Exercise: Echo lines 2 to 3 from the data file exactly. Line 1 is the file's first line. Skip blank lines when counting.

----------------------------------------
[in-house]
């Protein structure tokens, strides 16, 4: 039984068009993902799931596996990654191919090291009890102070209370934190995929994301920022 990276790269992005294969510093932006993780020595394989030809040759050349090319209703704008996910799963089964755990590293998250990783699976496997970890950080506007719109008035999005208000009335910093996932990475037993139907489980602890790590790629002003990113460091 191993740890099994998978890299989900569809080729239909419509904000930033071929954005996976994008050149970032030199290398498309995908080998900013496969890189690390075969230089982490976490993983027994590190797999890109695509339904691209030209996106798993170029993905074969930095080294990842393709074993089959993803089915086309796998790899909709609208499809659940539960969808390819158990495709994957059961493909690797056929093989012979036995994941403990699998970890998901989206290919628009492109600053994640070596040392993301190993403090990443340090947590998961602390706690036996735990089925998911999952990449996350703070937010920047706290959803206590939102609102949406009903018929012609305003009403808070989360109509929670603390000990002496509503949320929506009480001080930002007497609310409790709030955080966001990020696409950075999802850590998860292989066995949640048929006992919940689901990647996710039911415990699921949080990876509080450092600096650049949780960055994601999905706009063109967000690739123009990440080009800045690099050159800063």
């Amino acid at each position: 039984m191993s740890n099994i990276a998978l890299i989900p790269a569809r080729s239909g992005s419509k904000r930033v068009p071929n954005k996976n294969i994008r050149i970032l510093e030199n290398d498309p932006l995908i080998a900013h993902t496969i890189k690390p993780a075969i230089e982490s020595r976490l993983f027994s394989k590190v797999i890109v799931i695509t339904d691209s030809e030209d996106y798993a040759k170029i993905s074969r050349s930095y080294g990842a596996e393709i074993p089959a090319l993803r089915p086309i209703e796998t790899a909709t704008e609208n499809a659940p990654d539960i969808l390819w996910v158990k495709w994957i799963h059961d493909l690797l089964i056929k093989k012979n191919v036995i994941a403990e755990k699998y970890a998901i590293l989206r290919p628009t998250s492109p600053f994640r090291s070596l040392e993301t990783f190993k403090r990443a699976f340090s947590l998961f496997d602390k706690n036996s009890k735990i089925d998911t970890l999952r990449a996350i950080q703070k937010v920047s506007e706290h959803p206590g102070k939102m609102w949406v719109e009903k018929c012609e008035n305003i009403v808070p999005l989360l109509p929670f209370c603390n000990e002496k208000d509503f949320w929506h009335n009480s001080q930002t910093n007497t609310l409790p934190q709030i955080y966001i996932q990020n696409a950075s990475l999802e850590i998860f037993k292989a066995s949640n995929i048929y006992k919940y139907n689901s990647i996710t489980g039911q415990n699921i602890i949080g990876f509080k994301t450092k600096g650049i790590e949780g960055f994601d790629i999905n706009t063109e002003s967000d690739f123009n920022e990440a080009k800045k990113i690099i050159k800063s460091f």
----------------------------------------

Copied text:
């Protein structure tokens, strides 16, 4: 039984068009993902799931596996990654191919090291009890102070209370934190995929994301920022 990276790269992005294969510093932006993780020595394989030809040759050349090319209703704008996910799963089964755990590293998250990783699976496997970890950080506007719109008035999005208000009335910093996932990475037993139907489980602890790590790629002003990113460091 191993740890099994998978890299989900569809080729239909419509904000930033071929954005996976994008050149970032030199290398498309995908080998900013496969890189690390075969230089982490976490993983027994590190797999890109695509339904691209030209996106798993170029993905074969930095080294990842393709074993089959993803089915086309796998790899909709609208499809659940539960969808390819158990495709994957059961493909690797056929093989012979036995994941403990699998970890998901989206290919628009492109600053994640070596040392993301190993403090990443340090947590998961602390706690036996735990089925998911999952990449996350703070937010920047706290959803206590939102609102949406009903018929012609305003009403808070989360109509929670603390000990002496509503949320929506009480001080930002007497609310409790709030955080966001990020696409950075999802850590998860292989066995949640048929006992919940689901990647996710039911415990699921949080990876509080450092600096650049949780960055994601999905706009063109967000690739123009990440080009800045690099050159800063």
């Amino acid at each position: 039984m191993s740890n099994i990276a998978l890299i989900p790269a569809r080729s239909g992005s419509k904000r930033v068009p071929n954005k996976n294969i994008r050149i970032l510093e030199n290398d498309p932006l995908i080998a900013h993902t496969i890189k690390p993780a075969i230089e982490s020595r976490l993983f027994s394989k590190v797999i890109v799931i695509t339904d691209s030809e030209d996106y798993a040759k170029i993905s074969r050349s930095y080294g990842a596996e393709i074993p089959a090319l993803r089915p086309i209703e796998t790899a909709t704008e609208n499809a659940p990654d539960i969808l390819w996910v158990k495709w994957i799963h059961d493909l690797l089964i056929k093989k012979n191919v036995i994941a403990e755990k699998y970890a998901i590293l989206r290919p628009t998250s492109p600053f994640r090291s070596l040392e993301t990783f190993k403090r990443a699976f340090s947590l998961f496997d602390k706690n036996s009890k735990i089925d998911t970890l999952r990449a996350i950080q703070k937010v920047s506007e706290h959803p206590g102070k939102m609102w949406v719109e009903k018929c012609e008035n305003i009403v808070p999005l989360l109509p929670f209370c603390n000990e002496k208000d509503f949320w929506h009335n009480s001080q930002t910093n007497t609310l409790p934190q709030i955080y966001i996932q990020n696409a950075s990475l999802e850590i998860f037993k292989a066995s949640n995929i048929y006992k919940y139907n689901s990647i996710t489980g039911q415990n699921i602890i949080g990876f509080k994301t450092k600096g650049i790590e949780g960055f994601d790629i999905n706009t063109e002003s967000d690739f123009n920022e990440a080009k800045k990113i690099i050159k800063s460091f």